Despite their legion of fans citing their headline set at Tech Fest 2017 being a triumphant return for the band, there’s been trouble afoot within The Arusha Accord camp recently. Shortly after their long-awaited return to the stage, the group was met with uncertainly following the departure of Alex Green (vocals) and Tom Hollings (guitar). Whilst such events would spell the demise for many acts, it’s clear that The Arusha Accord can withstand the pressures that would level most of their contemporary counterparts. Such a fact is bolstered with Juracan, their first offering in more than seven years. Fueled by the turbulence and disorder that has enveloped the band in recent times, the EP may be their most volatile, explosive and experimental offering to date.
The first in line of a trio of EP’s recorded with Adam Getgood (Periphery) at the helm, Juracan see’s the now quartet slide right back into their roles as providers of controlled chaos with elegance and ease. Opening with somber keys drenched with a torrential downpour of reverb, the record explodes with the madcap electronic frenzy of ‘Blackened Heart’, with Paul Green supplying his signature manic vocal duties. The song blossoms into a tower of elated technical motifs, with curious eccentrics paving the way for a glorious metalcore tinged cleans and sprawling aggressive soundscapes.
‘Vultures’ expands on such sensibilities, with the group swinging between full throttle technical bombardments that speed past composed cleans and progressive metal sensibilities. Whilst the EP is undoubtedly set to appease the technical and the djent fans who have remained loyal to the scene for years, the second half of this EP is where the song writing skills of this act really shine. There’s a striking level of progressive mentality on both ‘Beneath The Dull Tree’ and the 7 minute saga that is ‘The Dark Pane’, with the group channelling prog metal motifs and conversation pieces with skill and virtuosity.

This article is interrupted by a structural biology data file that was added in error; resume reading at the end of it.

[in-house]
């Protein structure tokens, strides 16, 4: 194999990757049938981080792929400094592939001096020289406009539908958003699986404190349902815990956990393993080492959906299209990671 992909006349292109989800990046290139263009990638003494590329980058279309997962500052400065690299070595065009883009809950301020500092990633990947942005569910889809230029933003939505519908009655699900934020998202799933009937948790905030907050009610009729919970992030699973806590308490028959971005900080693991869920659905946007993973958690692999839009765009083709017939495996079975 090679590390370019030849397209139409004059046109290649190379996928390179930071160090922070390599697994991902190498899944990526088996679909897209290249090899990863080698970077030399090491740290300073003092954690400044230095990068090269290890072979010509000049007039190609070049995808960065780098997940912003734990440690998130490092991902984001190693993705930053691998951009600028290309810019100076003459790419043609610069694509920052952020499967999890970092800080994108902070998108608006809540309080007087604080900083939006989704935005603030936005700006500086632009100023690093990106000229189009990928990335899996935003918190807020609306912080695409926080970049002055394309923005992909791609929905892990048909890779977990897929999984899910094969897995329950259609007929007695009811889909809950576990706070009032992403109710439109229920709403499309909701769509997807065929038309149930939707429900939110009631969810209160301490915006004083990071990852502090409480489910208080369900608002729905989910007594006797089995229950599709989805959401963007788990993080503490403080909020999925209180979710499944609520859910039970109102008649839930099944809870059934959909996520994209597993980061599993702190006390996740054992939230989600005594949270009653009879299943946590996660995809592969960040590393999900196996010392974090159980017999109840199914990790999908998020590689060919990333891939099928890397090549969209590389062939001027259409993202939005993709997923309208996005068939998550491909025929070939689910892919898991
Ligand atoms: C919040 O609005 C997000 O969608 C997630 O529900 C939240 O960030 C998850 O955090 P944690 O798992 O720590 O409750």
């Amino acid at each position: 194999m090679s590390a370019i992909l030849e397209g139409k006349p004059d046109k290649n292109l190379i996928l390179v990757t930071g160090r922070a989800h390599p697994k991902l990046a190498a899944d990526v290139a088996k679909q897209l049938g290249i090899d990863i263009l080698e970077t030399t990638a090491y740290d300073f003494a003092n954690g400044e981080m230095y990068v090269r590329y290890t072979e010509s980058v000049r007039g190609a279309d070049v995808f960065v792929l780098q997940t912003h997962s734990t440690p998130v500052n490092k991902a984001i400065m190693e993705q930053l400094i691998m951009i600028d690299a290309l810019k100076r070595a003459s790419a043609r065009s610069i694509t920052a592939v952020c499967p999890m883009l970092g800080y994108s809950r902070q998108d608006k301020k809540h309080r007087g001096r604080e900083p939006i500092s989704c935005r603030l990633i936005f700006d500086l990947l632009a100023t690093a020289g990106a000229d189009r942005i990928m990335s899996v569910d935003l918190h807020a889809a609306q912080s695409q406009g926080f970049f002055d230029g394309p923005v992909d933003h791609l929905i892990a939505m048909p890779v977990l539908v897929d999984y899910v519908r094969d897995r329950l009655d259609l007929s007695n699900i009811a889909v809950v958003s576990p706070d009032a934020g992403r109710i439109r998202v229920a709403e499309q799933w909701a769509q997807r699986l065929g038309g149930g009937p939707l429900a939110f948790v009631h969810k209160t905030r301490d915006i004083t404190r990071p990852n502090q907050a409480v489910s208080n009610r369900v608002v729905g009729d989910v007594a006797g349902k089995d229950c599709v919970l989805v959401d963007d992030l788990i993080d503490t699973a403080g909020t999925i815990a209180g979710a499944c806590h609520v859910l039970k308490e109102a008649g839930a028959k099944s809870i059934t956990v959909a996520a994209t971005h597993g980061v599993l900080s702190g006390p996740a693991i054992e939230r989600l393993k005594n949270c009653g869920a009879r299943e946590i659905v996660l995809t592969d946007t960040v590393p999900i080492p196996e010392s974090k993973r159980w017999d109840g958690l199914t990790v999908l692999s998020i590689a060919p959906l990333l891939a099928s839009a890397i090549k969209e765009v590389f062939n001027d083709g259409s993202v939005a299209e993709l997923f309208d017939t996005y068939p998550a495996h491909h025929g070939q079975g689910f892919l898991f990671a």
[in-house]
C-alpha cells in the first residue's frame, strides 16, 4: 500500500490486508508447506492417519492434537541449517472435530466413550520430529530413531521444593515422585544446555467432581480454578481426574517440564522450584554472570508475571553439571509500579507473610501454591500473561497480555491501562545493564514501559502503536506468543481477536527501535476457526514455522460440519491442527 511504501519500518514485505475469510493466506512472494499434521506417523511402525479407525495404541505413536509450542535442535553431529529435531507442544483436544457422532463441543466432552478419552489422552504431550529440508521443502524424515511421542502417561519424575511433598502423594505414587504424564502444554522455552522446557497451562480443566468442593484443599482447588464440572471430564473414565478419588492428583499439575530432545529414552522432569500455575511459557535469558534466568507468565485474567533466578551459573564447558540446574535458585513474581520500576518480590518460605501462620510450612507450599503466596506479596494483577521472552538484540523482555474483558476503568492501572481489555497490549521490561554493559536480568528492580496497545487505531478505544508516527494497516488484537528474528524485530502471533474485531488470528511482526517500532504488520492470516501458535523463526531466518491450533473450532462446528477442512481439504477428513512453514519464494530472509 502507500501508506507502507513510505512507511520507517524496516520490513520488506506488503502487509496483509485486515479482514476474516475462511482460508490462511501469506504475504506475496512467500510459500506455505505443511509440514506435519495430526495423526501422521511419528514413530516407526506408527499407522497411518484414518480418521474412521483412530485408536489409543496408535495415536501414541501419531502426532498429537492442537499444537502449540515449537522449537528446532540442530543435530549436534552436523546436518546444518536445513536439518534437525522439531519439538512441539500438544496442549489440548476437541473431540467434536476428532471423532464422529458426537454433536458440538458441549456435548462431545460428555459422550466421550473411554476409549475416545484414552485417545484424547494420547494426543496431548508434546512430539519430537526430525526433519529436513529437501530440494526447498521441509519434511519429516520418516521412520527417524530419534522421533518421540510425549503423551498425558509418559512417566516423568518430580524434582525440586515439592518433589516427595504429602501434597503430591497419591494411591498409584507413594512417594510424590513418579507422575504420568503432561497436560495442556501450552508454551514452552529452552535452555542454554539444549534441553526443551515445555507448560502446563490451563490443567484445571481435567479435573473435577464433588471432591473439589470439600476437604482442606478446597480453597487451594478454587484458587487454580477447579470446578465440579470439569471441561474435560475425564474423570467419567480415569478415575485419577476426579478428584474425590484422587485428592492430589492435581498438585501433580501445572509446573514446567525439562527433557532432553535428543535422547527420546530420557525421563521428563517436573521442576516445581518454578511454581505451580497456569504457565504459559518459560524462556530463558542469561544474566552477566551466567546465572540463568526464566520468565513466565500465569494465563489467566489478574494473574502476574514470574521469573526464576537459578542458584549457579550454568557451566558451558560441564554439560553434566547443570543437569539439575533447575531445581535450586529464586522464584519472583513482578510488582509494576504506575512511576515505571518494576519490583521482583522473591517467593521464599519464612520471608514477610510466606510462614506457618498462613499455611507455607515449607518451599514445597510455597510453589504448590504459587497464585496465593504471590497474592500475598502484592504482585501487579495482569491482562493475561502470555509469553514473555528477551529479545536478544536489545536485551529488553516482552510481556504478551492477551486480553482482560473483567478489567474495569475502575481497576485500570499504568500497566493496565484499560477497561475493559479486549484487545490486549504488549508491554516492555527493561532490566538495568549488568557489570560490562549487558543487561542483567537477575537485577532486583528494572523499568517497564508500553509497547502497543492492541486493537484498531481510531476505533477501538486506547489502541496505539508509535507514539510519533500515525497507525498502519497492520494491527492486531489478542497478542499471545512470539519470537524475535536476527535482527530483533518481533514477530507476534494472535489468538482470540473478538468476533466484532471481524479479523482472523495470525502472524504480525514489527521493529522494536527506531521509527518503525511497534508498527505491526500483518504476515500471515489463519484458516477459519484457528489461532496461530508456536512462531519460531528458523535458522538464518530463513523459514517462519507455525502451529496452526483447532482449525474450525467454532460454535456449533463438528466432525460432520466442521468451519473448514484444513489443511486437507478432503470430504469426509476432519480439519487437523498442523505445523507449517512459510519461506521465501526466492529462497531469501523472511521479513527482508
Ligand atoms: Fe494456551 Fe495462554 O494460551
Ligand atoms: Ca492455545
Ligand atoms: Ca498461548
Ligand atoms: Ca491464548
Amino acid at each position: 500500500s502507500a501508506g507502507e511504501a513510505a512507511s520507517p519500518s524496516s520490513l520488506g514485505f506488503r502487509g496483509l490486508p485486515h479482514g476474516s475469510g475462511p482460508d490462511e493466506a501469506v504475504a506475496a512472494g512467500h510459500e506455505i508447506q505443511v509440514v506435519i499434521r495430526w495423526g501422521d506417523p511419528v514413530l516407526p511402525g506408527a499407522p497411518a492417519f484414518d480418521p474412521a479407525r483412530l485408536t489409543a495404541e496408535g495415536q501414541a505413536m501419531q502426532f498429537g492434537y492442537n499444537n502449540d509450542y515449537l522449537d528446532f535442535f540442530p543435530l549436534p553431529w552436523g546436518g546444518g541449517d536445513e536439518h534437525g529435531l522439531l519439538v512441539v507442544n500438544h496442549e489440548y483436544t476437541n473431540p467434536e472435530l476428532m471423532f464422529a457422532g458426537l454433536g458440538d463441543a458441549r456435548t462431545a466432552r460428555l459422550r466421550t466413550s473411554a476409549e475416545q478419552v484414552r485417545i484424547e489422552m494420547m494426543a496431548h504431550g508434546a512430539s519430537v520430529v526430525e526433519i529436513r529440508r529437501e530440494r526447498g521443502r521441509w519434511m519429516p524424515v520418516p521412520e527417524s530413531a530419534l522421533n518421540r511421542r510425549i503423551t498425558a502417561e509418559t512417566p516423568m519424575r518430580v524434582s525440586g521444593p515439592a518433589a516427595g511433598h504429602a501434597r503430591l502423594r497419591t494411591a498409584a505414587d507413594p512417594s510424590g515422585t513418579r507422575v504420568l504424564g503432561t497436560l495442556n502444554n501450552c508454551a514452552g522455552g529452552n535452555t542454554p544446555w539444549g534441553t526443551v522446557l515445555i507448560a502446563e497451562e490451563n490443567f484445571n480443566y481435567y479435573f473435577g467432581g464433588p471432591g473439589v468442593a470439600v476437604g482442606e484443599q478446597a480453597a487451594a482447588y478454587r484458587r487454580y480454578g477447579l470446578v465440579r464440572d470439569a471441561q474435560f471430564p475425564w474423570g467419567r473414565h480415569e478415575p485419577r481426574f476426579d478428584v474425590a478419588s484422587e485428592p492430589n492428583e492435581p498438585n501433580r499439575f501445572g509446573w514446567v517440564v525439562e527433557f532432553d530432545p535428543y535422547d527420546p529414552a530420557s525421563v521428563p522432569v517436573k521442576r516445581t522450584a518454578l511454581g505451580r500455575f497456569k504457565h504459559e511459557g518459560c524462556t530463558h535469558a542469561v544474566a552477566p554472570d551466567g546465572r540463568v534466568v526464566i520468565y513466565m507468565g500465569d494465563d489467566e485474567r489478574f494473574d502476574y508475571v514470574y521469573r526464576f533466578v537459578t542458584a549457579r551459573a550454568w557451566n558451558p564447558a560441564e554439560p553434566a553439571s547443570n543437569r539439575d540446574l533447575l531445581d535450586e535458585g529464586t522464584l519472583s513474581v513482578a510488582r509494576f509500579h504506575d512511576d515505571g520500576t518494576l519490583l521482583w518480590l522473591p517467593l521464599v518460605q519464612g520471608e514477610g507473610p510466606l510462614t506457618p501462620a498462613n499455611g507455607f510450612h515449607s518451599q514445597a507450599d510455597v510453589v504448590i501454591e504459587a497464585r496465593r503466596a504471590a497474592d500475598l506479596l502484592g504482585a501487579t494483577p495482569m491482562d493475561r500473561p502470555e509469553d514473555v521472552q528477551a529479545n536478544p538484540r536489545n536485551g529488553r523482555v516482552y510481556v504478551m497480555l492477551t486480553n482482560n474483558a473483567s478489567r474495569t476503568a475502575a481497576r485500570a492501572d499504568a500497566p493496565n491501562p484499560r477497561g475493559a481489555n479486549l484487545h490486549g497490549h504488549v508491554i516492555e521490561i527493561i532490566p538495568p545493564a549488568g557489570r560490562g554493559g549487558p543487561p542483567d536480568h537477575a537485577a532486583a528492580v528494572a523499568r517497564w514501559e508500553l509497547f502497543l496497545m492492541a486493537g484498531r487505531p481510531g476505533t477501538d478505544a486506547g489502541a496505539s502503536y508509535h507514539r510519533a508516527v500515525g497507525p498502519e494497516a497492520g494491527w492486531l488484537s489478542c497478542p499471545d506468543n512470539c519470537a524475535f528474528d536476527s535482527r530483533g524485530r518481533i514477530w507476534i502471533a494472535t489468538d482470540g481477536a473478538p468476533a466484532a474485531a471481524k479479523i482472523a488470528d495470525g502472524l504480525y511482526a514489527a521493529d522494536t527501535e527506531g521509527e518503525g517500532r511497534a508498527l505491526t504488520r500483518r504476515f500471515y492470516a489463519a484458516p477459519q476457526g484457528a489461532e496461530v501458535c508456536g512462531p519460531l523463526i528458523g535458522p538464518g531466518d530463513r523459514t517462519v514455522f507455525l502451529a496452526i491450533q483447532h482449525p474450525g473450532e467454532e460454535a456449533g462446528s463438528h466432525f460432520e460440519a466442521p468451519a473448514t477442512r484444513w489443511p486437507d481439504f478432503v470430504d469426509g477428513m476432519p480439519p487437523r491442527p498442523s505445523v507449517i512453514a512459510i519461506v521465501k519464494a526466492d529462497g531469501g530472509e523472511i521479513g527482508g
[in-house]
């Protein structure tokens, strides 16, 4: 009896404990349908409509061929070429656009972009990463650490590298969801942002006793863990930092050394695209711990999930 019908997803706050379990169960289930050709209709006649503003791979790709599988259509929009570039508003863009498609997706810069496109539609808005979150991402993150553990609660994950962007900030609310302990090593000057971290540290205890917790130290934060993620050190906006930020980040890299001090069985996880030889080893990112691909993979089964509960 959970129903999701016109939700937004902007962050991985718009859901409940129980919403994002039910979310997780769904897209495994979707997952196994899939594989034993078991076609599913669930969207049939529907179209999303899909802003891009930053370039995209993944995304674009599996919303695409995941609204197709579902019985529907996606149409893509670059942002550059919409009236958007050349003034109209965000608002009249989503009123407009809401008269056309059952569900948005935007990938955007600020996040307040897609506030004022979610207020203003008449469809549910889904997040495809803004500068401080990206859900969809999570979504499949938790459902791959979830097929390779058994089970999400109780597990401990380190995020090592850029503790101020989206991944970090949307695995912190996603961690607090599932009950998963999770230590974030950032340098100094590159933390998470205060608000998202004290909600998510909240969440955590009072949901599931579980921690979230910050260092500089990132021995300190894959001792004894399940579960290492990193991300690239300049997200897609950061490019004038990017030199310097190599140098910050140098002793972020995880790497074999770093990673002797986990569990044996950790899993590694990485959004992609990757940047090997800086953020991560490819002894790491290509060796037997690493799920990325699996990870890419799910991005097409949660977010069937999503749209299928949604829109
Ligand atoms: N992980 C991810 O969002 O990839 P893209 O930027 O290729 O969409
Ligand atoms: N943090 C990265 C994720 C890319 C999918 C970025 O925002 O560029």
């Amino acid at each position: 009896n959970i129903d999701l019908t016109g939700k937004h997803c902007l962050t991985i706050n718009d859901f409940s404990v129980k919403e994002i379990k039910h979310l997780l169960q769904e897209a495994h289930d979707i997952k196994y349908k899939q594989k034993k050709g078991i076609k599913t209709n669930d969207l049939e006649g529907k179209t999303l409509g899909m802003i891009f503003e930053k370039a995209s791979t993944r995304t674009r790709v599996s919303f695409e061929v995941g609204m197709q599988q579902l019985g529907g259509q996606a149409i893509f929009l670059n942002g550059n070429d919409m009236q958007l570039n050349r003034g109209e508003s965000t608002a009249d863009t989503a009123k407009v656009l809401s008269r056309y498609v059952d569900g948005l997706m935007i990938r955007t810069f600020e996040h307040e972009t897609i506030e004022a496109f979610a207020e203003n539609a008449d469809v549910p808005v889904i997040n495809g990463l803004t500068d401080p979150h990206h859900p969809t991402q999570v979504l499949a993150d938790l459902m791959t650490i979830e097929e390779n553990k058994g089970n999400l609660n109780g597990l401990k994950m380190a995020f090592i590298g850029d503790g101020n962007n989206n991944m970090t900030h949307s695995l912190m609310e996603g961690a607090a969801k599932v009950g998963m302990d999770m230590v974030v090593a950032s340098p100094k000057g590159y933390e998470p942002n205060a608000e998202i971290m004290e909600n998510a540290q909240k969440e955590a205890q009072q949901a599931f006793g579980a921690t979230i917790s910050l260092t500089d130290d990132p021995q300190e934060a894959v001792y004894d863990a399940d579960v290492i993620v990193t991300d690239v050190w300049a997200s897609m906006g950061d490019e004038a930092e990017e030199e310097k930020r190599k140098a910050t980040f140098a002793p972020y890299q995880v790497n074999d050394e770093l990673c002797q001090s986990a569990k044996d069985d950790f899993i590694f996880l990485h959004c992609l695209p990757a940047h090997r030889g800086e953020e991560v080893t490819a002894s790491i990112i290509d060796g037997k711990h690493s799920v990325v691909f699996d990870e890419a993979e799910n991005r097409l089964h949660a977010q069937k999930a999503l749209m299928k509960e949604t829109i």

Whilst acts like Sikth and The Dillinger Escape Plan have long been companions of this bands sound, such tracks carry the tonal movements that can be compared to the likes of Dream Theater and Between The Buried And Me. There’s less loose mental riffwork and more composed pieces of contemplation. Of course, their signature attitude and masterful handling of tightly controlled aggression is still clearly evident, but presented in a fashion that feels fresh, reinvigorating and highly exciting.
Without a shadow of a doubt, such passion is evident and is abound to put smiles on the faces of established fans and newcomers alike. Despite technical metal being a hotbed of gimmicks and bandwagon jumpers, The Ashura Accord sound completely fresh and highly relevant, a fact most enjoyable considering the length of their career. With the group exploring new avenues, this release feels less like an average comeback and more like a prosperous second phase of the act, one that shall elevate the group to higher ranks.